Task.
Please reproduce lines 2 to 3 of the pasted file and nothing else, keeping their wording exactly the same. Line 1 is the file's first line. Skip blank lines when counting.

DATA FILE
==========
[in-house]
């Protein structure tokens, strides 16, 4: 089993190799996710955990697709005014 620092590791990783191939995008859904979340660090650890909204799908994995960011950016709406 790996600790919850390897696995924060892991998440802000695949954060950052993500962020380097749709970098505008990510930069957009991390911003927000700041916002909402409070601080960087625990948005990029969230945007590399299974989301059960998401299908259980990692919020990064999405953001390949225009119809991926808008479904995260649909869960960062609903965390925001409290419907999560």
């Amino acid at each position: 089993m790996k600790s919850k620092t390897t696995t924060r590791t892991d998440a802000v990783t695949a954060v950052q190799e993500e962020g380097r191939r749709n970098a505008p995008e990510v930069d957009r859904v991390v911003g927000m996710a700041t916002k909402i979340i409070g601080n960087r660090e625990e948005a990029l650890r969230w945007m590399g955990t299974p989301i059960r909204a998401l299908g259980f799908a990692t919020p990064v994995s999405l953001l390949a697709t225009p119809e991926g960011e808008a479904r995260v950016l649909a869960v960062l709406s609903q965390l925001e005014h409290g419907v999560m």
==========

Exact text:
């Protein structure tokens, strides 16, 4: 089993190799996710955990697709005014 620092590791990783191939995008859904979340660090650890909204799908994995960011950016709406 790996600790919850390897696995924060892991998440802000695949954060950052993500962020380097749709970098505008990510930069957009991390911003927000700041916002909402409070601080960087625990948005990029969230945007590399299974989301059960998401299908259980990692919020990064999405953001390949225009119809991926808008479904995260649909869960960062609903965390925001409290419907999560």
């Amino acid at each position: 089993m790996k600790s919850k620092t390897t696995t924060r590791t892991d998440a802000v990783t695949a954060v950052q190799e993500e962020g380097r191939r749709n970098a505008p995008e990510v930069d957009r859904v991390v911003g927000m996710a700041t916002k909402i979340i409070g601080n960087r660090e625990e948005a990029l650890r969230w945007m590399g955990t299974p989301i059960r909204a998401l299908g259980f799908a990692t919020p990064v994995s999405l953001l390949a697709t225009p119809e991926g960011e808008a479904r995260v950016l649909a869960v960062l709406s609903q965390l925001e005014h409290g419907v999560m």